Give Me The Bible — Part 2

You may say to yourselves, “How can we know when a message has not been spoken by the Lord?” If what a prophet proclaims in the name of the Lord does not take place or come true, that is a message the Lord has not spoken (Deuteronomy 18:21-22).

Our daily Bible readings brought us to this passage last week. It seems straight forward enough:  Proof that a prophet is really a spokesman for God is that his words come true.  But questions arise: What if his words are not fore-tellings of future events?  After all, the main function of a prophet was not to reveal the future, but to call people to holy living.  And what if he has proven himself as a spokesman for God in the past by prophesying events that have come true.  Does that mean everything else he says is the word of God?

An interesting text occurring five chapters earlier speaks to these questions.  First, it doesn’t matter if the person closest to you tells you “this is what God wants.”  If it is not what God has revealed in his word, don’t listen to them. Even if a whole city (popular opinion) speaks in favor of something contrary to God’s already revealed will – don’t follow them.

Preceding all these is a comment about the prophet.  Even if he has been confirmed a prophet by the truthfulness of his fore-tellings, if he contradicts what God has already revealed, pay him no mind (see Deuteronomy 13).

To emphasize the seriousness of this instruction, anything contrary to it was a capital offense.  This is why the Bible is so important.  It contains the confirmed revealed will of God.  Anything contrary is not his will, no matter who says it, how dear they might be, or how many hold their position.  In the words of Isaiah “Consult God’s instruction and the testimony of warning. If anyone does not speak according to this word, they have no light of dawn.” (Isaiah 8:20).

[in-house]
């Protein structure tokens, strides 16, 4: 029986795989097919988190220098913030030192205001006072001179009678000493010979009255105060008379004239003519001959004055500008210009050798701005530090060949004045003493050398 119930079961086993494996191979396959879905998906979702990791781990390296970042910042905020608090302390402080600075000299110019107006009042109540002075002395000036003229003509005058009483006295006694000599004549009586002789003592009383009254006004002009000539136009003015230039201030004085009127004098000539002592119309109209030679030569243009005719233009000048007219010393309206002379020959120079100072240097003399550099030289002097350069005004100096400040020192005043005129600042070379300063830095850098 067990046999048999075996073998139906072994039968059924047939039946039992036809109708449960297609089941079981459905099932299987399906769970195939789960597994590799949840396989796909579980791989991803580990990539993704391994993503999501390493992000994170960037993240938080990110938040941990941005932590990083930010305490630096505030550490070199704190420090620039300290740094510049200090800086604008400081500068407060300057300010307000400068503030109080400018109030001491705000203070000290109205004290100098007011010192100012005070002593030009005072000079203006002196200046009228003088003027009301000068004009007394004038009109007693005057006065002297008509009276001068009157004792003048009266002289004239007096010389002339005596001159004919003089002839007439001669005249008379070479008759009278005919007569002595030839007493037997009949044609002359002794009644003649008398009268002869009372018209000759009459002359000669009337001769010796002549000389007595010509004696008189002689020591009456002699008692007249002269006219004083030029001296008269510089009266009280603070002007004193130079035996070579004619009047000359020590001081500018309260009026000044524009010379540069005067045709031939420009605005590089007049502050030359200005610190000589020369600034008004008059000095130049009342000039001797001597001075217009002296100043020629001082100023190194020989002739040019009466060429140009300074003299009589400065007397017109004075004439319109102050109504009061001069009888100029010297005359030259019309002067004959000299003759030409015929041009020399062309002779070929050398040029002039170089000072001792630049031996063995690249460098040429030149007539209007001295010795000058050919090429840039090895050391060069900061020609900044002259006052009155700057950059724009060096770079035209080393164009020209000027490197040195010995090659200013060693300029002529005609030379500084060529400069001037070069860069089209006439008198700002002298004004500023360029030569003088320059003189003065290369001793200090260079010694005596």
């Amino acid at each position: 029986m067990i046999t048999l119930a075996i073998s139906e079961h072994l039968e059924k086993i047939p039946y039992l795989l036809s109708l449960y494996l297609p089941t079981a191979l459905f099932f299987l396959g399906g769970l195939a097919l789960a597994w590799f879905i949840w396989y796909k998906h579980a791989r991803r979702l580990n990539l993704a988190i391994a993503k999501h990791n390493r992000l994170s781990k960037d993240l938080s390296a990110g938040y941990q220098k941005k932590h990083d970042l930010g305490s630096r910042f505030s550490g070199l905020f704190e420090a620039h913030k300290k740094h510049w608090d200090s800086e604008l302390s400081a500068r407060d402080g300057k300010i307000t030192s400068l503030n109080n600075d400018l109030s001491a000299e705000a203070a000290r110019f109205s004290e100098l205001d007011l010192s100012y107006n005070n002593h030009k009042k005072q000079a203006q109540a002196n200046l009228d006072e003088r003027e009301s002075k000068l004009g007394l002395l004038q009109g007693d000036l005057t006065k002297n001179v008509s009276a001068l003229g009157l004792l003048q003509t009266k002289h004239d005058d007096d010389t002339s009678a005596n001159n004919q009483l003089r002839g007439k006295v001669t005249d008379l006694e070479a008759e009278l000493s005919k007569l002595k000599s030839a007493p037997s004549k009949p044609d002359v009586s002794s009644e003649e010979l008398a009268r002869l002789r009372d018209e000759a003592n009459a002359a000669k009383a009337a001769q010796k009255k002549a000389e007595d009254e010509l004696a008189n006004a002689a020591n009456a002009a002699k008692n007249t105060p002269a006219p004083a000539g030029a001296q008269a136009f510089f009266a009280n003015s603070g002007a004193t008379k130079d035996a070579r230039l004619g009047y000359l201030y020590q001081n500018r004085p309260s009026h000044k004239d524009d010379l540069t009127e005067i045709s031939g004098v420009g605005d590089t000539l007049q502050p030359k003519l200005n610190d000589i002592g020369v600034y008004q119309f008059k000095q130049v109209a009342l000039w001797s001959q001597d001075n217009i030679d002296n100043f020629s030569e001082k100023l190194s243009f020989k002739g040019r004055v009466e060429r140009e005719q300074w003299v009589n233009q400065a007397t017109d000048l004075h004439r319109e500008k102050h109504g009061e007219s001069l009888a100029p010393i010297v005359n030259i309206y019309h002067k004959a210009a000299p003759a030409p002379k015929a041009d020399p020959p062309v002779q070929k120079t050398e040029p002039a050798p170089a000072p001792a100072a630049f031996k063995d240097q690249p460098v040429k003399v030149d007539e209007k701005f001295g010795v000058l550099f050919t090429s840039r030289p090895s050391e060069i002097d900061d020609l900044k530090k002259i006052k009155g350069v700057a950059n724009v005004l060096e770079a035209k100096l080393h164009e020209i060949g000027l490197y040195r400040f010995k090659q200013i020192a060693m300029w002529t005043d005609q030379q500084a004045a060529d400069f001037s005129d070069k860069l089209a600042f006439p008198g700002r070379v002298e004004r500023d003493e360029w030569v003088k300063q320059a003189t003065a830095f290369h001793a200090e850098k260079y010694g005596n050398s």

Give Me The Bible — Part 1

They almost wiped me from the earth, but I have not forsaken your precepts (Psalm 119:87).

In his longest Psalm, David says to God: “I rejoice in following your statutes as one rejoices in great riches.  I meditate on your precepts and consider your ways. I delight in your decrees; I will not neglect your word.”  The Psalm, all 176 verses of it, extols the role of the Word of God in our relationship with the Lord.

It’s difficult to explain the power and nature of the Word of God.  Peter said it is living and enduring, powerful enough to grant humans re-birth (1 Peter 1:23-25).  Implanted in our lives, the brother of Jesus said God’s word can save our souls (James 1:21).  It carries with it such intangible qualities as goodness (Hebrews 6:5) and seems to have a mind of its own as it judges the thoughts and attitudes of our hearts (Hebrews 4:12).  It is the power of God, resident in His word that holds the universe together (Hebrews 1:3).  It has the power to make things holy (1 Timothy 4:5), to cleanse us from sin (Ephesians 5:26) and is one of the weapons God provides in our battle against the spiritual forces of evil (Ephesians 6:17). God never undertakes to explain how all this works.  He just assures us that it does.

The word of God never originates with humans, but was written by humans as they were carried along by God Himself (2 Peter 1:21).

David tells us the Word of God should not be neglected, but learned, followed, meditated on, hidden in our hearts, and kept.  When it is, we will be empowered to make good decisions, find direction for our lives, and have hope even when almost “wiped from the earth”.